In an article in the New York Times this week, a chef chronicles his attempts to prepare a week's worth of gourmet meals from groceries bought exclusively at a 99-cent store. The recipes, including baked salmon in coconut sauce and an impressive tuna casserole, looked appetizing. I just can't imagine being able to turn a can of tuna into a gourmet meal, but I have trouble whipping up an edible meal from fresh food too. But that's another story.
Anyway, I was at a huge dollar store last weekend in Florida and I have to say I did notice aisle after aisle of food, household cleaners, toiletries, books, toys and other practical stuff-all for a dollar. Since I don't have a dollar store near my home, I was amazed at the array of useful products, although there were also plenty of tchatchkes. I ended up spending about 45 minutes, mostly browsing. I couldn't get back on the plane home with groceries for the week, but I bought a few of my kids' favorite snacks, a carton of lemonade, Easter candy and batteries for my dad's camera.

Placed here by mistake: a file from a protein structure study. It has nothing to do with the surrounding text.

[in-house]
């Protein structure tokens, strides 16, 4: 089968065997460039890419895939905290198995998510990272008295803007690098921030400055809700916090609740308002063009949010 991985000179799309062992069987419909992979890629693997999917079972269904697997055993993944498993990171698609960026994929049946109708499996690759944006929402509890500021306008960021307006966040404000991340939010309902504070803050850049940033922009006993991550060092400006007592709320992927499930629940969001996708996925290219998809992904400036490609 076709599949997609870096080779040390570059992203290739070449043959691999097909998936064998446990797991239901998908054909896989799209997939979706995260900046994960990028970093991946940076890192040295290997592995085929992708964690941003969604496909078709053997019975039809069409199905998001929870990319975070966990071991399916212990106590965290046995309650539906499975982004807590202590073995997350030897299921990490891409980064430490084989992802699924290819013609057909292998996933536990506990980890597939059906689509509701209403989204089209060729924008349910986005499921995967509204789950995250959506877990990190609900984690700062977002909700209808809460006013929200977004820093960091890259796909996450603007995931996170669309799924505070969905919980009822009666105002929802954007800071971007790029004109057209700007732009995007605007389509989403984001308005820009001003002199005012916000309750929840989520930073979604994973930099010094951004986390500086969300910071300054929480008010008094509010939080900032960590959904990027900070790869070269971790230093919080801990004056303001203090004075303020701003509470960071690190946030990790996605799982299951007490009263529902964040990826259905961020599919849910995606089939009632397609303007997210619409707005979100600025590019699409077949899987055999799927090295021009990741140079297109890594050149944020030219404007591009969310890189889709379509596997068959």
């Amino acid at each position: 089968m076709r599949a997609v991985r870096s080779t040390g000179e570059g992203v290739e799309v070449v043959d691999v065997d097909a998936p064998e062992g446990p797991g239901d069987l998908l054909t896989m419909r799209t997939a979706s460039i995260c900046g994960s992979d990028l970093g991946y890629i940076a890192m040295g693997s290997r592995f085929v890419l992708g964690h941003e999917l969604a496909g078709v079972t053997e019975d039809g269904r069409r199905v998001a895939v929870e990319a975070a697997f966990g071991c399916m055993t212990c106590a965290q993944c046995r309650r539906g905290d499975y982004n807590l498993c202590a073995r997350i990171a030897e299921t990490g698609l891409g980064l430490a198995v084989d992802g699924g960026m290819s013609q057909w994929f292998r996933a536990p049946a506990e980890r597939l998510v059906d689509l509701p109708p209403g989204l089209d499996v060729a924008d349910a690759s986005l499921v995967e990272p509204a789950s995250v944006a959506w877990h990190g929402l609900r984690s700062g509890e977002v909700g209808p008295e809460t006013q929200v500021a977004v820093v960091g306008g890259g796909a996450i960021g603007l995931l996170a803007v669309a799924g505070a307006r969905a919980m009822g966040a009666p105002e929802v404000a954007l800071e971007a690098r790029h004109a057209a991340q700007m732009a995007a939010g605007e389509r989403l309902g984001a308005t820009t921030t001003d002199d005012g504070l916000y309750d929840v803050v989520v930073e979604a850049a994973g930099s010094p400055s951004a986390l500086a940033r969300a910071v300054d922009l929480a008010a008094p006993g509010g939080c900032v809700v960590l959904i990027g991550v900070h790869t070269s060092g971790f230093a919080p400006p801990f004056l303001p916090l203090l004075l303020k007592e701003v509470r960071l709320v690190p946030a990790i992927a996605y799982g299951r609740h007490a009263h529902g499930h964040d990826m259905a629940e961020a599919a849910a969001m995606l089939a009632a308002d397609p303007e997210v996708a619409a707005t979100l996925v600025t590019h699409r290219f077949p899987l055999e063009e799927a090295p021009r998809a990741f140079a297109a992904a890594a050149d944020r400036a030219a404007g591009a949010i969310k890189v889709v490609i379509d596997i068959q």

The only real necessity I purchased was Colgate's sugary sweet watermelon-flavored toothpaste, the only brand my son will use. But this week, I coincidentally read an article cautioning against buying toothpaste from dollar stores. (Okay, I admit I was reading Self magazine while getting a haircut). Apparently, the U.S. Food and Drug Administration has issued a warning because some Chinese manufacturers reproduce American toothpastes using chemicals that can be dangerous if ingested for any length of time. Needless to say, I got rid of it. At least it was only a dollar.